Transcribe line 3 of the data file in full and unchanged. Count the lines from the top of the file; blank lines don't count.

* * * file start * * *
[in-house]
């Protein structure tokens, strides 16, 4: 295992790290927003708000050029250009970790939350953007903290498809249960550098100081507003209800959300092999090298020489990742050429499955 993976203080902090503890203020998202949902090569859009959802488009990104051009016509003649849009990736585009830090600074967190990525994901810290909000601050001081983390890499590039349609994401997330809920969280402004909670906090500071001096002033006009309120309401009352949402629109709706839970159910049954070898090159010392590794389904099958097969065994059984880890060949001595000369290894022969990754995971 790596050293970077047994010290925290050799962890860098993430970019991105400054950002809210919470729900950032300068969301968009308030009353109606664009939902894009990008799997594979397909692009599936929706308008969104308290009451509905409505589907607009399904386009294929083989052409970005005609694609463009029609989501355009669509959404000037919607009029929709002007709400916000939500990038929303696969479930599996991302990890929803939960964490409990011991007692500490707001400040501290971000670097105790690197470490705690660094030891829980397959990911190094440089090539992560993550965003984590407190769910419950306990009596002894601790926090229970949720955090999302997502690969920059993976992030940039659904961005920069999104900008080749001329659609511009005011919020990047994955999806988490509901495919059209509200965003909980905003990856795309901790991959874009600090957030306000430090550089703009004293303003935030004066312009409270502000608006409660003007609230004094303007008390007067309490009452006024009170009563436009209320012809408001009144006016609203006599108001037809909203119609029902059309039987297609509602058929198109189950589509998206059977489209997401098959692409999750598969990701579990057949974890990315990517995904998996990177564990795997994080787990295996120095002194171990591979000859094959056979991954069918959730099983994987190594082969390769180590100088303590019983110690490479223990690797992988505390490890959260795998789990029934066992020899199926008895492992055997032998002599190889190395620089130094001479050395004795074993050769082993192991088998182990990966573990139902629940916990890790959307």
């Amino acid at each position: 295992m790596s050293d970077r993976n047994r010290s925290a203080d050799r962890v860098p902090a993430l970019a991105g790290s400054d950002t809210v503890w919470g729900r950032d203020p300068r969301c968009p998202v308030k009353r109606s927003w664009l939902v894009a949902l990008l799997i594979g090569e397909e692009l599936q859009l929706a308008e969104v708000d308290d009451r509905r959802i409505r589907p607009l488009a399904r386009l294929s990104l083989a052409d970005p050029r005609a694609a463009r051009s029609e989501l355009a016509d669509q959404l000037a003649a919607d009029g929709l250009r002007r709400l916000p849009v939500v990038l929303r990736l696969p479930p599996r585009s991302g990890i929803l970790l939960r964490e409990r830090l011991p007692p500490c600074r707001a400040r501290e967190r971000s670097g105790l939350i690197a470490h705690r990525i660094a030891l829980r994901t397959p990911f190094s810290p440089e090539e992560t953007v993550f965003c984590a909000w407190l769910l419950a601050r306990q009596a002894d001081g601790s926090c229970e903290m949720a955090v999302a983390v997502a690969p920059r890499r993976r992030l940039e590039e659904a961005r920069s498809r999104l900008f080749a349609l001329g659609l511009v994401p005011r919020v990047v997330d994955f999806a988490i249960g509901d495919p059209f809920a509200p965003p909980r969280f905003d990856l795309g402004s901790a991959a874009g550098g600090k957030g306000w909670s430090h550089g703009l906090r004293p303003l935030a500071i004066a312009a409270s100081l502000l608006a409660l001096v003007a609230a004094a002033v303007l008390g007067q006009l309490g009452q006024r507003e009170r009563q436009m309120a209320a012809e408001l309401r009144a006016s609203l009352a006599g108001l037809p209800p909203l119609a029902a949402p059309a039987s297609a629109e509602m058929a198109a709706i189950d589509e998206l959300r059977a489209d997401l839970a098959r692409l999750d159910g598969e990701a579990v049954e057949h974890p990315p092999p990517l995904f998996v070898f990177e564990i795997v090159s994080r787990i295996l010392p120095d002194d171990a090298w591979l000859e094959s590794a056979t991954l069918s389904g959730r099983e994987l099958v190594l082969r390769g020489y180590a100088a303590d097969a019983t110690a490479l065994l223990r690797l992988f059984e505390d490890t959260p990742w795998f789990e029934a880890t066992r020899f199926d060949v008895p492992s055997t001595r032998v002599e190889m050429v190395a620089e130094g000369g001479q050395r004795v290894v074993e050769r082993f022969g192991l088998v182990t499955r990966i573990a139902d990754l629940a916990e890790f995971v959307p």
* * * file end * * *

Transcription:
């Amino acid at each position: 295992m790596s050293d970077r993976n047994r010290s925290a203080d050799r962890v860098p902090a993430l970019a991105g790290s400054d950002t809210v503890w919470g729900r950032d203020p300068r969301c968009p998202v308030k009353r109606s927003w664009l939902v894009a949902l990008l799997i594979g090569e397909e692009l599936q859009l929706a308008e969104v708000d308290d009451r509905r959802i409505r589907p607009l488009a399904r386009l294929s990104l083989a052409d970005p050029r005609a694609a463009r051009s029609e989501l355009a016509d669509q959404l000037a003649a919607d009029g929709l250009r002007r709400l916000p849009v939500v990038l929303r990736l696969p479930p599996r585009s991302g990890i929803l970790l939960r964490e409990r830090l011991p007692p500490c600074r707001a400040r501290e967190r971000s670097g105790l939350i690197a470490h705690r990525i660094a030891l829980r994901t397959p990911f190094s810290p440089e090539e992560t953007v993550f965003c984590a909000w407190l769910l419950a601050r306990q009596a002894d001081g601790s926090c229970e903290m949720a955090v999302a983390v997502a690969p920059r890499r993976r992030l940039e590039e659904a961005r920069s498809r999104l900008f080749a349609l001329g659609l511009v994401p005011r919020v990047v997330d994955f999806a988490i249960g509901d495919p059209f809920a509200p965003p909980r969280f905003d990856l795309g402004s901790a991959a874009g550098g600090k957030g306000w909670s430090h550089g703009l906090r004293p303003l935030a500071i004066a312009a409270s100081l502000l608006a409660l001096v003007a609230a004094a002033v303007l008390g007067q006009l309490g009452q006024r507003e009170r009563q436009m309120a209320a012809e408001l309401r009144a006016s609203l009352a006599g108001l037809p209800p909203l119609a029902a949402p059309a039987s297609a629109e509602m058929a198109a709706i189950d589509e998206l959300r059977a489209d997401l839970a098959r692409l999750d159910g598969e990701a579990v049954e057949h974890p990315p092999p990517l995904f998996v070898f990177e564990i795997v090159s994080r787990i295996l010392p120095d002194d171990a090298w591979l000859e094959s590794a056979t991954l069918s389904g959730r099983e994987l099958v190594l082969r390769g020489y180590a100088a303590d097969a019983t110690a490479l065994l223990r690797l992988f059984e505390d490890t959260p990742w795998f789990e029934a880890t066992r020899f199926d060949v008895p492992s055997t001595r032998v002599e190889m050429v190395a620089e130094g000369g001479q050395r004795v290894v074993e050769r082993f022969g192991l088998v182990t499955r990966i573990a139902d990754l629940a916990e890790f995971v959307p």